Friday, August 16, 2013

A National Government Makes Fools of Us All

A National Government Makes Fools of Us All
P. Schultz
August 16, 2013

            Here is a story, a true story, from my past. Many, many years ago, one summer, when I and a friend had my house to ourselves, we began to make crank phone calls. You know: Call a store an ask, “Do you have Prince Albert in a can?” If they said “yes,” we said, “Well, you better let him out!” Hilarious, no?

            Well, during this time we called people randomly and would chat. One was an older man who was shrewd enough to engage us. As a result we called him back more than once and eventually even gave him our names. Also, one day, we called the Metuchen police department and said, “There’s a dead body in a house on New York Ave.” I had called and, of course, could not suppress some laughter before I hung up. Well, as you have probably guessed already, soon the police were on to us, and probably because of the old man to whom we had given our names.

            It was time for a meeting with the police and I knew I was dead, that my father would kill me after the police officer came to the house to address this matter. And the officer came, discussed how serious this was, how the police had gone up and down New York Ave., taking an entire day looking for a dead body! My father listened intently and, again, I knew my life was over. But then right after the officer left, my father turned to my mother and said, “Well, if that’s all the cops have to do in this town, we have too many cops.” And he walked away sans punishment for yours truly!

            Why “confess” this now? Well, because it struck me recently – say 20 minutes ago – how the actions of the Metuchen police looked comic to my Dad, who was no slouch when it came to discipline, and would look comic or at least useless to others. And yet, isn’t this almost precisely the kind of actions our national government is engaging in in the name of “national security,” and no one is laughing? Why is that?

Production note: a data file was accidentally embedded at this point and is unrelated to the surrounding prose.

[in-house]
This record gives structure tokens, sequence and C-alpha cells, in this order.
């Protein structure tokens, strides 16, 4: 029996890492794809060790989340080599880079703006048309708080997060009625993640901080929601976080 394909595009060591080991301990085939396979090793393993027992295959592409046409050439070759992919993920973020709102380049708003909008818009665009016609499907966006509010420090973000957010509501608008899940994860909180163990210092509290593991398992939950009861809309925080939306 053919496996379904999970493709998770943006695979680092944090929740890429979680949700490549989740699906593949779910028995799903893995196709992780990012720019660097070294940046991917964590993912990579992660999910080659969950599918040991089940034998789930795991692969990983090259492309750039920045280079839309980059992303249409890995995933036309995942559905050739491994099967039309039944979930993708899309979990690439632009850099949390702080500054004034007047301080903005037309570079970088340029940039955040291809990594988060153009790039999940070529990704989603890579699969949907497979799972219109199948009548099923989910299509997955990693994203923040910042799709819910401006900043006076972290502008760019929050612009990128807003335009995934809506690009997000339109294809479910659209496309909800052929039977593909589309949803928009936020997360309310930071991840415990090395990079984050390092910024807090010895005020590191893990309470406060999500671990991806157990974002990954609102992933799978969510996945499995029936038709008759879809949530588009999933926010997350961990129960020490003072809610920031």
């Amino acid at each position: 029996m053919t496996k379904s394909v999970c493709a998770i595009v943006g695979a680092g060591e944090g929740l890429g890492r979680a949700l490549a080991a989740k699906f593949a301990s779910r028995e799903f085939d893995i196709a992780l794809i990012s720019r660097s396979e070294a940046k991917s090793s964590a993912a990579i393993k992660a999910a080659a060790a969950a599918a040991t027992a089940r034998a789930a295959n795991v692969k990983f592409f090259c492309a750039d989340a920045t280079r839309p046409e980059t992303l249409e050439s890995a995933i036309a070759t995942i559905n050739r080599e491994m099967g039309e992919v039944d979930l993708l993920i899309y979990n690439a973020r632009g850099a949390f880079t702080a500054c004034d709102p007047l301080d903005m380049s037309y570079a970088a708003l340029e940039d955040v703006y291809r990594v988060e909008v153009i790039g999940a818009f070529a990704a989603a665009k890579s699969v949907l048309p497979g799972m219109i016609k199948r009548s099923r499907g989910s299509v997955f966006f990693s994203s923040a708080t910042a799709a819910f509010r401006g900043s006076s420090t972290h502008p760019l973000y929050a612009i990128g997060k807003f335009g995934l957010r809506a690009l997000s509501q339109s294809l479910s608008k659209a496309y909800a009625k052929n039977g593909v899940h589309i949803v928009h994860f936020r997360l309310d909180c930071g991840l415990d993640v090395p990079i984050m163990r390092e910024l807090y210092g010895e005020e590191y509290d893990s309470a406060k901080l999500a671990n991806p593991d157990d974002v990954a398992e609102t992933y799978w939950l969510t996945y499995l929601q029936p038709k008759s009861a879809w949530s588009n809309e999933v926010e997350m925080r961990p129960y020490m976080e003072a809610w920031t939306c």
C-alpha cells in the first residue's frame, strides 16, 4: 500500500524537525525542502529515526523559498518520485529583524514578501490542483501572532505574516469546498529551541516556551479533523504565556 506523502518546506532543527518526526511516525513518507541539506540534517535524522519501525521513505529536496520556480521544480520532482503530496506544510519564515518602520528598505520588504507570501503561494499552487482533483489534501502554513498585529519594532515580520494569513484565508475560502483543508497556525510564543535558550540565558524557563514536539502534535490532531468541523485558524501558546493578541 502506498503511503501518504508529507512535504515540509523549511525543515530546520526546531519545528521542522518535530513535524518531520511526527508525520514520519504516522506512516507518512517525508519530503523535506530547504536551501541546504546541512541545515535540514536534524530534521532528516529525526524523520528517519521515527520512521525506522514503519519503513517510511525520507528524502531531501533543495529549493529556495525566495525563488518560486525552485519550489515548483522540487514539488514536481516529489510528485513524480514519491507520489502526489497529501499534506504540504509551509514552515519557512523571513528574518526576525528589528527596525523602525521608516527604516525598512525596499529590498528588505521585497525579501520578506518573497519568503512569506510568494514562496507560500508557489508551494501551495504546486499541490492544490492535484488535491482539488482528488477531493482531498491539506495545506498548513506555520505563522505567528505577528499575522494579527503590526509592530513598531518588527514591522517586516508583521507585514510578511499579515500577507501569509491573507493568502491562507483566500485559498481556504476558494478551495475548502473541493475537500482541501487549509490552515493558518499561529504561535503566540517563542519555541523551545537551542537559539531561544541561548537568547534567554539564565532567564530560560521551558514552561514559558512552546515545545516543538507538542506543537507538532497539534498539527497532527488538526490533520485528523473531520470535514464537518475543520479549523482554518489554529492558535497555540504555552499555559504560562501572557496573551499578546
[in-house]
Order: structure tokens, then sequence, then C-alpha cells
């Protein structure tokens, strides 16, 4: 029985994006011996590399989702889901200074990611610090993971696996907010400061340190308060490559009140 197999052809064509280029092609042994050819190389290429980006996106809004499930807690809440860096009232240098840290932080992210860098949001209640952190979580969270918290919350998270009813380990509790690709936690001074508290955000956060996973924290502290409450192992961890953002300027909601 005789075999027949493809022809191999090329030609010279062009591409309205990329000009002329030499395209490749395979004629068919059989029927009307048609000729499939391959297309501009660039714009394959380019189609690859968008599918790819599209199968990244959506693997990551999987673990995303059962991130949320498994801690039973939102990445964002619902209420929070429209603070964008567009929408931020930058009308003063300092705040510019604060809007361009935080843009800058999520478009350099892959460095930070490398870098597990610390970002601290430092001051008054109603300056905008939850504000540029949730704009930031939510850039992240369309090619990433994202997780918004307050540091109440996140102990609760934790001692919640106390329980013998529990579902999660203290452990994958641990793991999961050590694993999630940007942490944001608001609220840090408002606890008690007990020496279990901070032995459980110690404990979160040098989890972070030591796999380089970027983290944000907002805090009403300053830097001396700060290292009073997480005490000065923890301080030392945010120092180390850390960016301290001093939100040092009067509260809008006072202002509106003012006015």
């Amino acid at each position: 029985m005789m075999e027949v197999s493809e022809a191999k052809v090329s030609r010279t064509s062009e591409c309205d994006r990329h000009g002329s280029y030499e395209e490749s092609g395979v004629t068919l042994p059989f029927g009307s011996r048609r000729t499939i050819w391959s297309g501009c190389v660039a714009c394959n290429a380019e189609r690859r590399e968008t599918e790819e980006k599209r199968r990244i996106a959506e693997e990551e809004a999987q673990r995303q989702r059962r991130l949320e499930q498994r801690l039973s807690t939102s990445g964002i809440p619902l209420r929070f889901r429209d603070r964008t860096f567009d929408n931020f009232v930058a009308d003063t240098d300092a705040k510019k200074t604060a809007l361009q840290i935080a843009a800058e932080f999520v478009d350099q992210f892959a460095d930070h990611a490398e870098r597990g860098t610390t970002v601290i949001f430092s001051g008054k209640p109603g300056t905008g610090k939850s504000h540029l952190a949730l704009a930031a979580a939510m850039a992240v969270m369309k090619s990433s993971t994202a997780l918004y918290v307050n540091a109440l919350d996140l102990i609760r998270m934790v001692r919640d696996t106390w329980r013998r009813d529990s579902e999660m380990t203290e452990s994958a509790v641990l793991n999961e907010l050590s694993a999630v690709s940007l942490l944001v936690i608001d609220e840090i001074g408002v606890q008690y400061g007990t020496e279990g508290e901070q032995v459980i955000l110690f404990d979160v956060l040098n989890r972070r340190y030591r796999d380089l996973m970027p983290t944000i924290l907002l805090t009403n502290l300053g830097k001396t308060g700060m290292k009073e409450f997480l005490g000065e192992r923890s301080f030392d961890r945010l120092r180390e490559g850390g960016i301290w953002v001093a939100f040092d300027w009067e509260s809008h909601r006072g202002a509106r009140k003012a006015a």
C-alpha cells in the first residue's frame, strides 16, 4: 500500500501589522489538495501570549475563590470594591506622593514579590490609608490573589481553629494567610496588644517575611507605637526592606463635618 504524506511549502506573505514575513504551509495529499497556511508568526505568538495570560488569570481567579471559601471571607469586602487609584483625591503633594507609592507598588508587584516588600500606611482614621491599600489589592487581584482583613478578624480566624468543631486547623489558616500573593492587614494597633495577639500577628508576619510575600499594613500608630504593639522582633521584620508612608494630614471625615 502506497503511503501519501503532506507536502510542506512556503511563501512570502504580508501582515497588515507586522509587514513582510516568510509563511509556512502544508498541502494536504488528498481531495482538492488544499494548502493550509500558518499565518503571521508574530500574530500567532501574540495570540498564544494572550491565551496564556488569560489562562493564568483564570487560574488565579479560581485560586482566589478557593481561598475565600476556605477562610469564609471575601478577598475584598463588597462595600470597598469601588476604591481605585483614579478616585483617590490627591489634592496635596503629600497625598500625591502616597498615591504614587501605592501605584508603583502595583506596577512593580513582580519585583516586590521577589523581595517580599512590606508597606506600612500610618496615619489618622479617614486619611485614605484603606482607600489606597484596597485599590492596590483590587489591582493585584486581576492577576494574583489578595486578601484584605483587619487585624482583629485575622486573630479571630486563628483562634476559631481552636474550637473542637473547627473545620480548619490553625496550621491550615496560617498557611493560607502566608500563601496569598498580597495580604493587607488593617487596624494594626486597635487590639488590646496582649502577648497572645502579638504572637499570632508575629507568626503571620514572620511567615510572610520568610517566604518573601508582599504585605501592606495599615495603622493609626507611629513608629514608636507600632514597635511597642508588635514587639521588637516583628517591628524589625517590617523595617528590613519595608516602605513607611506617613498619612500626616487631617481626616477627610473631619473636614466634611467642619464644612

I am not sure but what I am sure of is that this is no accident. That is, what seems so dangerous when looked at “nationally” will often look comic or at least unthreatening when looked at “locally.” And I am also pretty sure one reason for this is that our national government is, for all practical purposes, cut off from any community. As a result of this disjunction, “context” is lacking and the national government can characterize or define activities as dangerous that if “contextualized” would not seem dangerous. Similarly, the national government can also characterize its own actions as indispensable when, if “contextualized,” would seem comic or even absurd. [Watch the Daily Show and the Colbert Report for illustrations of this phenomenon.]

            Here is an illustration of this phenomenon. Shortly before I was hired to be the girl’s JV basketball coach at Radford High School in Radford, Virginia, where I was teaching at Radford University, there was a dispute about prayer in school. Apparently, some athletes wanted to pray before games and this became an issue, which the city’s attorney decided should not be defended in court and the prayers ended. Well, as I think about this, I cannot help but wonder: “What is the big deal? Let the students pray amongst themselves. Why should anyone care?”

            Ah, but punch this issue up to the national level by bringing into this dispute the First Amendment of the U.S. Constitution and guess what happens? Yes, that’s right: This practice generates debates that are more often than not characterized by an intensity that appears, at least from a “common sense” or “contextualized” viewpoint, comical or idiosyncratic. How could some high school athletes saying prayers voluntarily before a sporting event affect anything of importance in our nation? Obviously, it cannot.

            [Another admission: I knew nothing of this dispute when hired to coach the JV girls team and so, when they, the girls, asked me if they could pray before games, I said, “Yes. I will just step out of the room and you can do what you will.” Oops!]

            It is then no accident that those who think that a pervasively powerful government is absolutely essential to the well-being of the nation are supporters of a national government precisely because such a government lacks any close connection with a community. And because such a community, such a “context” is necessary for seeing things as they actually are, this national government can and does characterize or define activities and its own actions in a way that serves to fortify it, whether such fortification is needed or not. And, strange as it may seem, this is labeled “realism” and those who advocate for such actions and for such a government are labeled “realists.”

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